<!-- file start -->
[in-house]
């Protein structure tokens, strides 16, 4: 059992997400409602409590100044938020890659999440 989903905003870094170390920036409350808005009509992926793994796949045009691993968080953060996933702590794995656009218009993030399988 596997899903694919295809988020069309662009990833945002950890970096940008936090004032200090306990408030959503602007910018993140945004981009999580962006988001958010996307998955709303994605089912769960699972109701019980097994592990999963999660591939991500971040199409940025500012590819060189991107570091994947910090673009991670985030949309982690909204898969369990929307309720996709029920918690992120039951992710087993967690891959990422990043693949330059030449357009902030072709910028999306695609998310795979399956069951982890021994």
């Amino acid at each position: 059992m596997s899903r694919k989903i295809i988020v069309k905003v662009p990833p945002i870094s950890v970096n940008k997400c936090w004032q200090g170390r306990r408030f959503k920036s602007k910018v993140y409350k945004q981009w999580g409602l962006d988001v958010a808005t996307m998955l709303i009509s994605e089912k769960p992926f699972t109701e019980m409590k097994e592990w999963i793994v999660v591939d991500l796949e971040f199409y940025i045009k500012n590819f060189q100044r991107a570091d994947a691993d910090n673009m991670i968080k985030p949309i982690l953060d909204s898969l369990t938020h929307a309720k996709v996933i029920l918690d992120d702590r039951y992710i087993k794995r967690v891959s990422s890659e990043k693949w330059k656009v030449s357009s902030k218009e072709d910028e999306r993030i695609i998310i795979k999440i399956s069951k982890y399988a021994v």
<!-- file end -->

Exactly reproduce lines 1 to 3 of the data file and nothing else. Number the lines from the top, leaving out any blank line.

[in-house]
């Protein structure tokens, strides 16, 4: 059992997400409602409590100044938020890659999440 989903905003870094170390920036409350808005009509992926793994796949045009691993968080953060996933702590794995656009218009993030399988 596997899903694919295809988020069309662009990833945002950890970096940008936090004032200090306990408030959503602007910018993140945004981009999580962006988001958010996307998955709303994605089912769960699972109701019980097994592990999963999660591939991500971040199409940025500012590819060189991107570091994947910090673009991670985030949309982690909204898969369990929307309720996709029920918690992120039951992710087993967690891959990422990043693949330059030449357009902030072709910028999306695609998310795979399956069951982890021994």
């Amino acid at each position: 059992m596997s899903r694919k989903i295809i988020v069309k905003v662009p990833p945002i870094s950890v970096n940008k997400c936090w004032q200090g170390r306990r408030f959503k920036s602007k910018v993140y409350k945004q981009w999580g409602l962006d988001v958010a808005t996307m998955l709303i009509s994605e089912k769960p992926f699972t109701e019980m409590k097994e592990w999963i793994v999660v591939d991500l796949e971040f199409y940025i045009k500012n590819f060189q100044r991107a570091d994947a691993d910090n673009m991670i968080k985030p949309i982690l953060d909204s898969l369990t938020h929307a309720k996709v996933i029920l918690d992120d702590r039951y992710i087993k794995r967690v891959s990422s890659e990043k693949w330059k656009v030449s357009s902030k218009e072709d910028e999306r993030i695609i998310i795979k999440i399956s069951k982890y399988a021994v």